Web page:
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The Appearance of Target Size

The Appearance of Target Size

Good vision is important for accurate shooting. But, 20/20 vision is not the entire story for shooters. Perception plays an important role—but many of us do not perceive the same as our fellow shooters. For instance, my aiming eye while shooting with my eyeglasses on would see the target 15 percent smaller than others with perfect vision.

Brian Zins
Brian Zins demonstrating during a clinic at Sunnyvale Rod and Gun Club, Cupertino, CA. Shooters with good eyesight see image sizes as they would normally appear.

The image size appearance of our targets can vary from one individual to another. This is directly related to our vision as determined by our eyeglass prescriptions. We often hear “I’m blind without my eyeglasses!” because many shooters need vision correction, typically with eyeglasses or contact lenses. Mild eyeglass prescriptions generally do not affect our perception of image size. However, with moderate to high prescriptions, there is a marked effect as to how big or small we perceive objects in everyday life.

The eyeglass lenses are held by the frame at a certain distance from the eye. This is known as the “Vertex Distance.” For those who are myopic (nearsighted), images would appear smaller than normal. Images for hyperopic (farsighted) individuals would appear larger. Since contact lenses correct vision at the same plane as the cornea of the eye, there would be minimal to no change in image size as compared to those who are lucky enough to have perfect vision.

Camp Perry Precision Pistol Nationals
Shooters at the line during Pistol Nationals at Camp Perry, OH.

When contact lens wearers take them off and put on their eyeglasses, they frequently experience eyestrain and difficulty with their depth perception because of this sudden difference in image sizes. Senior-aged shooters who have worn eyeglasses and have undergone successful cataract surgery with an intraocular implant in one eye may have problems adjusting. This eye will now see normal image sizes but the unoperated eye will still see smaller if they are nearsighted, or larger if farsighted. This disparity may cause depth perception difficulties resulting in imbalance until the second eye also undergoes cataract surgery.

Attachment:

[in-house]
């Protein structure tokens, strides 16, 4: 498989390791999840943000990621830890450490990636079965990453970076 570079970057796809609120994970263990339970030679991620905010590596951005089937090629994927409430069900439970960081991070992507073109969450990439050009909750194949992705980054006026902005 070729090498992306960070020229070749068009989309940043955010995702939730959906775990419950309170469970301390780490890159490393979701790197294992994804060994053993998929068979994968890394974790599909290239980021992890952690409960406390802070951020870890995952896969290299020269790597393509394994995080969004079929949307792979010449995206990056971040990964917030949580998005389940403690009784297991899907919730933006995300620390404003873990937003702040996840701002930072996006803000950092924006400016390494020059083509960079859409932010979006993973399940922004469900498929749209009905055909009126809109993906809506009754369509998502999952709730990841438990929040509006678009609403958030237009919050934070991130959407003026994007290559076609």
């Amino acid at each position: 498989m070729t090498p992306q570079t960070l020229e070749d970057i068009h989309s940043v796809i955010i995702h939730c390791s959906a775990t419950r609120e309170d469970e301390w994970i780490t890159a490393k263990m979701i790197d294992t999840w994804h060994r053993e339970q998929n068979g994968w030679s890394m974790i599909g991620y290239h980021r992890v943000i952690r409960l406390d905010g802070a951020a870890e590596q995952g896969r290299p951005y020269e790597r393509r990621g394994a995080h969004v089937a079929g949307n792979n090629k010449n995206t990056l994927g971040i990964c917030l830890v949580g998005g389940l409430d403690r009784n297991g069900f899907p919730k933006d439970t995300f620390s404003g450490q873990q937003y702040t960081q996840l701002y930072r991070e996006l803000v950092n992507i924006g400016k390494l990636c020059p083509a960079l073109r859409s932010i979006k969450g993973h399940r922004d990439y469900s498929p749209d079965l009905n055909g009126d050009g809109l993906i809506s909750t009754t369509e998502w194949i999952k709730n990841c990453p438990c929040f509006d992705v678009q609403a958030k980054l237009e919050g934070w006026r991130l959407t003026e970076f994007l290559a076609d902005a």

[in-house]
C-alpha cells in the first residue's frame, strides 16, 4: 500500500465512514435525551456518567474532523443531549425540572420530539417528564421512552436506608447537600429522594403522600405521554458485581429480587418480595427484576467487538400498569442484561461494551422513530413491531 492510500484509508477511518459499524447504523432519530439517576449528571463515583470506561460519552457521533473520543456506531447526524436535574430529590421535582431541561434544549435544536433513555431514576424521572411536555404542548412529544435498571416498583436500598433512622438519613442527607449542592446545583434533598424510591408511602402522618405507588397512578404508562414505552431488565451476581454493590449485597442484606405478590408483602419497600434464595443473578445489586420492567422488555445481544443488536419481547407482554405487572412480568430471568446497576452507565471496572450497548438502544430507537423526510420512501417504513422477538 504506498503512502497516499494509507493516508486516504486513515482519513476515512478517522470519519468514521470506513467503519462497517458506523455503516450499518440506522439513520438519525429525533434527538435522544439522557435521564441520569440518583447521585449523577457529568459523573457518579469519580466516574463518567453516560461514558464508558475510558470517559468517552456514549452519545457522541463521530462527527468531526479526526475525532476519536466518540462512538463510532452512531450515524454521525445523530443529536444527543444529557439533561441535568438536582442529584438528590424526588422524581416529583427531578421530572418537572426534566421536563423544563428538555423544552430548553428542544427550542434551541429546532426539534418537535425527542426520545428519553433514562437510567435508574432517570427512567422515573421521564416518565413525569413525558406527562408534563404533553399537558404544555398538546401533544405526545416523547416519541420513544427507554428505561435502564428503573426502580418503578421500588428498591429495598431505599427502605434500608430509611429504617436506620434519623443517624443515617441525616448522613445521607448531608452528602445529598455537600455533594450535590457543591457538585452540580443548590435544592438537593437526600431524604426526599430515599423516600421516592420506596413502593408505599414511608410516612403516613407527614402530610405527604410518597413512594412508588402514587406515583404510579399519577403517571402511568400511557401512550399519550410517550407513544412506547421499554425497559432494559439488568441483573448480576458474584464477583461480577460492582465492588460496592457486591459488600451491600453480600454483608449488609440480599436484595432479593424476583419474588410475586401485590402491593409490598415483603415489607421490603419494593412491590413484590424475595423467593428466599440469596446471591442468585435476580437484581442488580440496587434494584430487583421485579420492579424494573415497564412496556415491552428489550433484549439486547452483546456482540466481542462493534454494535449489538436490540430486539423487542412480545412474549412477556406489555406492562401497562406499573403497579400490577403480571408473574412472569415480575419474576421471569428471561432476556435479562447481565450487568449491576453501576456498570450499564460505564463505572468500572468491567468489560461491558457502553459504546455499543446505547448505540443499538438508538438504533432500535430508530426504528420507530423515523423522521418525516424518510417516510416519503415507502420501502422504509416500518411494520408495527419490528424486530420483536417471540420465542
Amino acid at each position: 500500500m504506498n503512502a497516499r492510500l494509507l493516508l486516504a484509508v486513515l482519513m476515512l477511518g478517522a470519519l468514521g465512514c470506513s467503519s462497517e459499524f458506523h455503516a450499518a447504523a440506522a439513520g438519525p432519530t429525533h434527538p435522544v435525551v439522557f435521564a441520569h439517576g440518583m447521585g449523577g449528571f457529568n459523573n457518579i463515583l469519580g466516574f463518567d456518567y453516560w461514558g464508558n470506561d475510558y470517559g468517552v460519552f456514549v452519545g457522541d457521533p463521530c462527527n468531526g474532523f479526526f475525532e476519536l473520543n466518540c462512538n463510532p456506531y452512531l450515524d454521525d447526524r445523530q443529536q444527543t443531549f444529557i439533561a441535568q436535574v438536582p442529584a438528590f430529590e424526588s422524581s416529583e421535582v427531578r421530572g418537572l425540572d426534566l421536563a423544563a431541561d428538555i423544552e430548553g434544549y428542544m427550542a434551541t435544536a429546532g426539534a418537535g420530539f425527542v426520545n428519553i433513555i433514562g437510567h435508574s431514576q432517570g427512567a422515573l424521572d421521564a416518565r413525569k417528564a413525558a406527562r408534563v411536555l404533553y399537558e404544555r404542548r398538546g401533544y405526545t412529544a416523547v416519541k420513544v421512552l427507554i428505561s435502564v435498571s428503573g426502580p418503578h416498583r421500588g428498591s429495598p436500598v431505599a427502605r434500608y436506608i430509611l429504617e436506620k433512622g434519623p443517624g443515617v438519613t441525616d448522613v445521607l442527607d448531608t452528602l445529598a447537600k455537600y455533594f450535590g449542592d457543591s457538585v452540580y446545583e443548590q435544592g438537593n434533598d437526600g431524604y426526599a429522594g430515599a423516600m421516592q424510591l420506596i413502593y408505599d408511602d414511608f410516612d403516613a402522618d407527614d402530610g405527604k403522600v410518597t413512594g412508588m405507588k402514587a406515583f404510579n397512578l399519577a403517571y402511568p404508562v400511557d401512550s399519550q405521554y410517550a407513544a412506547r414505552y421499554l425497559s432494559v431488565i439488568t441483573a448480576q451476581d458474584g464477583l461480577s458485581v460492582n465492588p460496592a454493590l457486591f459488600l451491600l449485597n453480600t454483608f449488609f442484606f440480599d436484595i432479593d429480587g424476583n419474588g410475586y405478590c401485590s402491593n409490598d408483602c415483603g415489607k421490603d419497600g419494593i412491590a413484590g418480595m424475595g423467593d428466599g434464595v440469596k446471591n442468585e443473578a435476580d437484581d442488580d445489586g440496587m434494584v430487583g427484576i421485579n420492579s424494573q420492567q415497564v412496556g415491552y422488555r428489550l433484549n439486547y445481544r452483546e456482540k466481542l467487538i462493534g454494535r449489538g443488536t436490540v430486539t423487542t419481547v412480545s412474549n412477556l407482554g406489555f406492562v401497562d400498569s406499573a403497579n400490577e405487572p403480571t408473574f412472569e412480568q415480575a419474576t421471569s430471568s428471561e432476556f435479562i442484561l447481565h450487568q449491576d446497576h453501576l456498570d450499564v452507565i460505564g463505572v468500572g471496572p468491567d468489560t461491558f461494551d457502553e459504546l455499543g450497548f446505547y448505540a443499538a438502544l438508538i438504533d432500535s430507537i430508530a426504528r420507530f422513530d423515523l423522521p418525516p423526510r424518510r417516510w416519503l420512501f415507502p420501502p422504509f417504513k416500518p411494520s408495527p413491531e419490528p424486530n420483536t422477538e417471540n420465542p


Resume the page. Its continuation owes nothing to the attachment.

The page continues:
Two factors will affect the exact size of images when wearing eyeglasses. First, the higher the prescription, the greater the size differences as compared to images seen by the perfect eye. Second, the farther the lens from the eye, once again, the greater the size differences. To give some examples of how much the image sizes can change, a pair of moderate myopic eyeglasses can make the target appear approximately 10 percent smaller than for those who don’t need eyeglasses. For high myopic corrections, the image size can change closer to 15 percent or more. Conversely, for hyperopic eyeglass prescriptions we would see images larger with similar percentages as the power increases. Research indicates image size change at 1.5 to 1.8 percent per diopter of lens power (see the table below).

Image size comparison relating to lens prescription power.
Image size comparison relating to lens prescription power.

A +5.00 hyperope would then see the target 18 percent bigger than a -6.00 myope.

Another point of interest is that if our own two eyes vary by at least 1 diopter of power, stereopsis (depth perception) may be affected, perhaps a concern for hunters. There may also be visual discomfort even though the eyeglass prescription is exact and not at fault.

This article will give a sense of comparison with your fellow shooter’s vision but as long as we emphasize trigger control, we can still get off a good shot—regardless of how we see.



More useful articles related to vision by Dr. Norman Wong:

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